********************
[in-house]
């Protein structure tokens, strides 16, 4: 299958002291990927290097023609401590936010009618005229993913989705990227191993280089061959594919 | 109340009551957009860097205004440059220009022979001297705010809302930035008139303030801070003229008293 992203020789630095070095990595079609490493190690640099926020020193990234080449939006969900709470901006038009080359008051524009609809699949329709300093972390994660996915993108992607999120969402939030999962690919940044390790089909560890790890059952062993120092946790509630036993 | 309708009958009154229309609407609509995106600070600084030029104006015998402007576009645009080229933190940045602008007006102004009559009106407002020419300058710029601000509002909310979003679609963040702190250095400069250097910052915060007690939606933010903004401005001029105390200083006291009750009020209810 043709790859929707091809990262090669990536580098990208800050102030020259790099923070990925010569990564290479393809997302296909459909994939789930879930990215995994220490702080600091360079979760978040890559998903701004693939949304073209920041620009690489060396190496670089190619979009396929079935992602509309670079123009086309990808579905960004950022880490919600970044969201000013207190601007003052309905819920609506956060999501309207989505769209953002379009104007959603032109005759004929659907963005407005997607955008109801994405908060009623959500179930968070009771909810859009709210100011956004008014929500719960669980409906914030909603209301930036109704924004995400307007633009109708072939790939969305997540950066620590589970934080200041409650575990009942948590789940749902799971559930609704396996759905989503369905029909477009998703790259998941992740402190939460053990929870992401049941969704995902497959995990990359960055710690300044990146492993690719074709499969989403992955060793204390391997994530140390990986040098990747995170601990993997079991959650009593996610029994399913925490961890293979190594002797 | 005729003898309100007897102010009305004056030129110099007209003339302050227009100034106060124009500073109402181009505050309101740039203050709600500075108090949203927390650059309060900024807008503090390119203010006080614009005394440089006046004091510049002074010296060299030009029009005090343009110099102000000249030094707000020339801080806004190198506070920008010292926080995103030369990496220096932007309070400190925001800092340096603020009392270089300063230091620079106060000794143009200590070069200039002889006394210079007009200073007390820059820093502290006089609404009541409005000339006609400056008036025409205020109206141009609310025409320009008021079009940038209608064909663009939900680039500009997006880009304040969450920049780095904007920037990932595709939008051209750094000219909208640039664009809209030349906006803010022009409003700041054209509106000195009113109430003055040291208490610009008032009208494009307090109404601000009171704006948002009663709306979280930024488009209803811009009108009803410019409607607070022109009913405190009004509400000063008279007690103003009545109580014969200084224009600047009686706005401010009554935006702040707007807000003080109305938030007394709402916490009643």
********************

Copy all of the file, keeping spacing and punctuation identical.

[in-house]
């Protein structure tokens, strides 16, 4: 299958002291990927290097023609401590936010009618005229993913989705990227191993280089061959594919 | 109340009551957009860097205004440059220009022979001297705010809302930035008139303030801070003229008293 992203020789630095070095990595079609490493190690640099926020020193990234080449939006969900709470901006038009080359008051524009609809699949329709300093972390994660996915993108992607999120969402939030999962690919940044390790089909560890790890059952062993120092946790509630036993 | 309708009958009154229309609407609509995106600070600084030029104006015998402007576009645009080229933190940045602008007006102004009559009106407002020419300058710029601000509002909310979003679609963040702190250095400069250097910052915060007690939606933010903004401005001029105390200083006291009750009020209810 043709790859929707091809990262090669990536580098990208800050102030020259790099923070990925010569990564290479393809997302296909459909994939789930879930990215995994220490702080600091360079979760978040890559998903701004693939949304073209920041620009690489060396190496670089190619979009396929079935992602509309670079123009086309990808579905960004950022880490919600970044969201000013207190601007003052309905819920609506956060999501309207989505769209953002379009104007959603032109005759004929659907963005407005997607955008109801994405908060009623959500179930968070009771909810859009709210100011956004008014929500719960669980409906914030909603209301930036109704924004995400307007633009109708072939790939969305997540950066620590589970934080200041409650575990009942948590789940749902799971559930609704396996759905989503369905029909477009998703790259998941992740402190939460053990929870992401049941969704995902497959995990990359960055710690300044990146492993690719074709499969989403992955060793204390391997994530140390990986040098990747995170601990993997079991959650009593996610029994399913925490961890293979190594002797 | 005729003898309100007897102010009305004056030129110099007209003339302050227009100034106060124009500073109402181009505050309101740039203050709600500075108090949203927390650059309060900024807008503090390119203010006080614009005394440089006046004091510049002074010296060299030009029009005090343009110099102000000249030094707000020339801080806004190198506070920008010292926080995103030369990496220096932007309070400190925001800092340096603020009392270089300063230091620079106060000794143009200590070069200039002889006394210079007009200073007390820059820093502290006089609404009541409005000339006609400056008036025409205020109206141009609310025409320009008021079009940038209608064909663009939900680039500009997006880009304040969450920049780095904007920037990932595709939008051209750094000219909208640039664009809209030349906006803010022009409003700041054209509106000195009113109430003055040291208490610009008032009208494009307090109404601000009171704006948002009663709306979280930024488009209803811009009108009803410019409607607070022109009913405190009004509400000063008279007690103003009545109580014969200084224009600047009686706005401010009554935006702040707007807000003080109305938030007394709402916490009643």